So, fundamentally, the monster is a living threat to the natural order of things, an abnormality that highlights the frightful consequences of deviation from the norm. When you think of it this way, it is not difficult to see how this shared sentiment of otherness, this feeling of being a menace to the cultural status quo (a.k.a the heterosexual norm) may have brought queer viewers of horror movies to sympathize with the monstrous villain.  Talking to LA Times’ Jessica Roy, professor Michael Bronski (author of A Queer History of the United States) explained that the fear that gay and queer people feel, the impossibility to live their identity freely and the way they are “demonized in the broader culture” allow them “to find points of identification with monsters.”

And it is indeed true that several famous monsters and villains have acquired something of an iconic gay status. Some examples include Freddy Krueger, not least thanks to A Nightmare on Elm Street 2’s homosexual overtones and its subsequent popularity as an LGBTQ classic, as well as Frankenstein’s monster (“Like Frankenstein’s monster, homosexuals might run rampant across the countryside, claiming “innocent” victims.” From Monsters in the Closet: Homosexualtiy and the Horror Film by Harry M. Benshoff.) and vampires in general (let’s not forget that Carmilla, a novel written prior to Bram Stoker’s Dracula by Irish author Joseph Sheridan Le Fanu showcased a female vampire victimizing beautiful young women).


To get back to our main subject, one Twitter user explained his affinity with the Babadook in a tweet that read:

BABADOOK: I’m a terrifying monster that destroys families that try to suppress me.

ME: Oh my god, SAME. Drinks later?

 


In
Monster in the Closet: Homosexualtiy and the Horror Film, Harry M. Benshoff explores this identification phenomenon but also explains how dominant culture has exploited fears related to homosexuality in order to shape horror narratives.  There are three major ways Benshoff thinks homosexuality -or, more precisely, prejudices revolving around homosexuality- has fueled horror scenarios. One is homosexuality “as a threat to the individual”, that is to say that homosexuality is akin to a dreadful curse that can randomly affect anyone (imagine a mysterious, malevolent power suddenly taking over your body and soul). The second concerns the types of crimes and vices that have traditionally been linked to homosexuality such as “child molestation, rape and violence.” The last one goes back to our earlier point as it suggests a threat to society as a whole mainly through the destruction of the “procreative nuclear family traditional gender roles.”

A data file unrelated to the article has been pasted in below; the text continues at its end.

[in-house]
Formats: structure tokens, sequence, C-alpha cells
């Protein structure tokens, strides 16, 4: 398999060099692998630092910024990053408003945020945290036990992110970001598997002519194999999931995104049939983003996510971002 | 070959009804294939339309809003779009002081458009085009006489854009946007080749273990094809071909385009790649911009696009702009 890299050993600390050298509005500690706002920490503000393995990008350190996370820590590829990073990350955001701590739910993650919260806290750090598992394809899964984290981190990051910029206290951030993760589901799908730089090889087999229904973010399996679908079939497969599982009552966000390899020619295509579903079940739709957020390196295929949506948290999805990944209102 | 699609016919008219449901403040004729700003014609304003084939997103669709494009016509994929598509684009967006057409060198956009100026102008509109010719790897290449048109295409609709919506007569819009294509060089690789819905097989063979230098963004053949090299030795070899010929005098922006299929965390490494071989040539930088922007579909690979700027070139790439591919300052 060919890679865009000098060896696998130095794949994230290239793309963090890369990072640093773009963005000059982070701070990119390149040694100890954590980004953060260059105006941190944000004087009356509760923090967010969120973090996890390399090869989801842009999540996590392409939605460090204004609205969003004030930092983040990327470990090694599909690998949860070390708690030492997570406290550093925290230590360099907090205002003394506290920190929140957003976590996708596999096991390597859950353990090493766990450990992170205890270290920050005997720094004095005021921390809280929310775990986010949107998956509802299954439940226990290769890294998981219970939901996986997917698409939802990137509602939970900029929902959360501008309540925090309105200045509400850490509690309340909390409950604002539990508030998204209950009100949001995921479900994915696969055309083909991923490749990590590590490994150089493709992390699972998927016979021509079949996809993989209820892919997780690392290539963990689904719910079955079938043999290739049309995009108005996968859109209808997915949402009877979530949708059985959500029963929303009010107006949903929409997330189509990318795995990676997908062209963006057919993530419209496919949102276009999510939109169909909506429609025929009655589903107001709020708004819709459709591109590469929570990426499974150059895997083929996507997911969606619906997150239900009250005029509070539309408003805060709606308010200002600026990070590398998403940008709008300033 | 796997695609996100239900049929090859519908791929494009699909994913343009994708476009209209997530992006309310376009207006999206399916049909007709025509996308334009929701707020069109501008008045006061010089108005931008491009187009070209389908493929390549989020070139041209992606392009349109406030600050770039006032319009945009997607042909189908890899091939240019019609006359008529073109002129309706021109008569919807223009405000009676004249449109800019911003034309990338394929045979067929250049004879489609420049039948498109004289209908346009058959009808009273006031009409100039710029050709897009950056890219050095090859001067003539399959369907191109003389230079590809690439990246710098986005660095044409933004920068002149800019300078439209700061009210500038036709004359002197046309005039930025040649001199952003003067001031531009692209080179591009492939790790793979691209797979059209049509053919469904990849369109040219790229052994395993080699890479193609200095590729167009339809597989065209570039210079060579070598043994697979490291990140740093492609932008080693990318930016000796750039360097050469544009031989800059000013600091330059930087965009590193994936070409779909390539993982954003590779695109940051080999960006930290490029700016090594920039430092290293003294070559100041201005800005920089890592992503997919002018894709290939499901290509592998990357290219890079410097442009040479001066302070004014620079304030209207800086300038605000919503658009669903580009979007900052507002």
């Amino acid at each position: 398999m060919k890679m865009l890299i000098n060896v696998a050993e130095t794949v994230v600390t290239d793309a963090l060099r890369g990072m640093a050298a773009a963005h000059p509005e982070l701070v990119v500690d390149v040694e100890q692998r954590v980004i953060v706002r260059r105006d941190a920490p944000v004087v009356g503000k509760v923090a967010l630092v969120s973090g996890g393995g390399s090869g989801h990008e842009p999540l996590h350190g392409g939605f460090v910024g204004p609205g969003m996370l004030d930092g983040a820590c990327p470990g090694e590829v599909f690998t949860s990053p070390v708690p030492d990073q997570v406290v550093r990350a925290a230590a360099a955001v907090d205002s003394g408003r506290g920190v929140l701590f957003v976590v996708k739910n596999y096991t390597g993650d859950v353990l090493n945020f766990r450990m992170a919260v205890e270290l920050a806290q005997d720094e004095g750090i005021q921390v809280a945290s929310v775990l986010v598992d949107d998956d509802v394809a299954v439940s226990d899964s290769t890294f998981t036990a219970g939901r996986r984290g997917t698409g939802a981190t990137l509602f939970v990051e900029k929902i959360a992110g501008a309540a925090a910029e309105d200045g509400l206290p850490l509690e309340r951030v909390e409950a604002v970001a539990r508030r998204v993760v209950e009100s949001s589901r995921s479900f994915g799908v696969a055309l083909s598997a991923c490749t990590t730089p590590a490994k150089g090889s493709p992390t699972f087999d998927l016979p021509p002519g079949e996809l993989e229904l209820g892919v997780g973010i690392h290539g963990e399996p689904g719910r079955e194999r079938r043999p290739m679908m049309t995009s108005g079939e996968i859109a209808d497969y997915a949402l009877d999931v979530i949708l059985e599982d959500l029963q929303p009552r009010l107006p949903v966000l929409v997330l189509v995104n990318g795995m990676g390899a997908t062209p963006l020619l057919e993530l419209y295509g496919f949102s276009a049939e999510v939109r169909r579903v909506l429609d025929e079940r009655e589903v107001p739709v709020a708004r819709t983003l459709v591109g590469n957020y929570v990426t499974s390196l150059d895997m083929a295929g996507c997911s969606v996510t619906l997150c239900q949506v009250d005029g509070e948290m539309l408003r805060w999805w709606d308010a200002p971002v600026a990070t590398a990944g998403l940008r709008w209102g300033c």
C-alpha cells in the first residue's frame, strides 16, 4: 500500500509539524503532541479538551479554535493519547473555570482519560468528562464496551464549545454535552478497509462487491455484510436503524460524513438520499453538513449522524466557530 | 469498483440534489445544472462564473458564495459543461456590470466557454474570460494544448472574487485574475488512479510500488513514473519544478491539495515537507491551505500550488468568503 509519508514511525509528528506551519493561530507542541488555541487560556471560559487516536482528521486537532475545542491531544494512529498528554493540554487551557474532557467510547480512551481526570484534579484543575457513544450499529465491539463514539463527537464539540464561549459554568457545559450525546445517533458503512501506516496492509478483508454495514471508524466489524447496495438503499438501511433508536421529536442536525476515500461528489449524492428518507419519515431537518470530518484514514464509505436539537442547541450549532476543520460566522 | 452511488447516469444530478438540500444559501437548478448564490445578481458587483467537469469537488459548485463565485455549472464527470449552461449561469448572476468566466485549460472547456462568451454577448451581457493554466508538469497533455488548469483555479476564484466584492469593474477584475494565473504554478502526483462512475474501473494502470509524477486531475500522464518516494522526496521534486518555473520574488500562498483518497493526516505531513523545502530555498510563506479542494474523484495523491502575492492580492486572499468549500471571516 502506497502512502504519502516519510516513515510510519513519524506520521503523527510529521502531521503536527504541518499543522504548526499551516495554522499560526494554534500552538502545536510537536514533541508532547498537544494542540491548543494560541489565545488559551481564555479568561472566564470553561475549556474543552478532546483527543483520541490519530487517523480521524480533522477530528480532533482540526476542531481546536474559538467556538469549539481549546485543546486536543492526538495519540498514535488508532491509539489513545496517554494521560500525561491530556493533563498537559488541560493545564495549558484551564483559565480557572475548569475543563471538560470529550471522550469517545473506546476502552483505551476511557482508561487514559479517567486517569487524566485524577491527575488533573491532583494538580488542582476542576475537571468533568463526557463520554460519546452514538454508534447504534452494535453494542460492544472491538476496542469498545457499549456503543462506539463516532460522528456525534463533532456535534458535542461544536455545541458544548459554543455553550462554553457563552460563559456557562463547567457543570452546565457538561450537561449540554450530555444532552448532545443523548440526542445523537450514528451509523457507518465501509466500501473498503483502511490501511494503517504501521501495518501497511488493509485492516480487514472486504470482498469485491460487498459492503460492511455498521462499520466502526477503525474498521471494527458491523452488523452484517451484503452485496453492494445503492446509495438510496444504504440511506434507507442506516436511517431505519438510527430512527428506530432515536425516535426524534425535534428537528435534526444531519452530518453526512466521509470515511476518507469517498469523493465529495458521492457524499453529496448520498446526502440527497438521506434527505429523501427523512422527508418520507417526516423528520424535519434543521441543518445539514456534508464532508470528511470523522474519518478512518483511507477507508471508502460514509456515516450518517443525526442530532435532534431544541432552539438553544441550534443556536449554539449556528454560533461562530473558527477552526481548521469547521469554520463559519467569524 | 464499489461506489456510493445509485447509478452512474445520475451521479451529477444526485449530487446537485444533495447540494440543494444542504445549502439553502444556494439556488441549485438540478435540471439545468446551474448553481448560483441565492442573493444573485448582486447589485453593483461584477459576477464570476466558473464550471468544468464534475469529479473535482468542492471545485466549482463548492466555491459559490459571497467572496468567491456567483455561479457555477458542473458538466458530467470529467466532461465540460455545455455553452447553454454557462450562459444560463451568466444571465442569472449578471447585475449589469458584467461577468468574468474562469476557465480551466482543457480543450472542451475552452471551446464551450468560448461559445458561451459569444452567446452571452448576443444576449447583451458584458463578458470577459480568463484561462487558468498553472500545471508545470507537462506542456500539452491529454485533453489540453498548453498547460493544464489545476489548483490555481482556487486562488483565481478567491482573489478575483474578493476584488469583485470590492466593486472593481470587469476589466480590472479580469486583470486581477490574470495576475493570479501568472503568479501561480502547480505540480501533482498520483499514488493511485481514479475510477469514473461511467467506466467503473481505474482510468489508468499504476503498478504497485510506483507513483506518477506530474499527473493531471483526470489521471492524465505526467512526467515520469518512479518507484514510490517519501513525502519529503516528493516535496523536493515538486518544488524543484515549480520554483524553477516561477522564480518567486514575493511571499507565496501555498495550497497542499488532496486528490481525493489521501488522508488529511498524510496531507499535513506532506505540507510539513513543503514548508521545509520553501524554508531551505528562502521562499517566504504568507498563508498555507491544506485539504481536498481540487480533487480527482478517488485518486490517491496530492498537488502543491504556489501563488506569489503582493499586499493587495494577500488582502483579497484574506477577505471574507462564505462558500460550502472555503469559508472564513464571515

It is thus interesting to note that horror movies have both perpetuated prejudices about homosexuality and allowed a queer viewership to find an outlet for their feeling of otherness. This speaks for gay and queer audiences’ abiding capacity to circumvent cultural norms to find ways to thrive within an environment that often shuns them for their difference. In the tradition of camp, the gay community has excelled at thwarting cultural imperatives and offset prejudices to establish a collective LGBTQ consciousness through a dissident appreciation of artistic media.

So, although the queer Babadook phenomenon is a somewhat silly reminder of how a joke only has to be picked up by the right audience to take huge proportions, it also shines a light on a connections existing between the portrayal of monstrosity in pop culture and queer people’s still prevailing feeling of otherness. As long as we don’t stop perceiving homosexuality, gender dysphoria and general dissatisfaction with traditional gender roles as some kind of ailment or perversion,  as long as we don’t create a completely inclusive society rooted in the primacy of mutual understanding and consent, gay and queer people will likely continue to identify with the monstrous outcast.

 

 

 

Anne Errelis is a Staff Contributor at InQueery.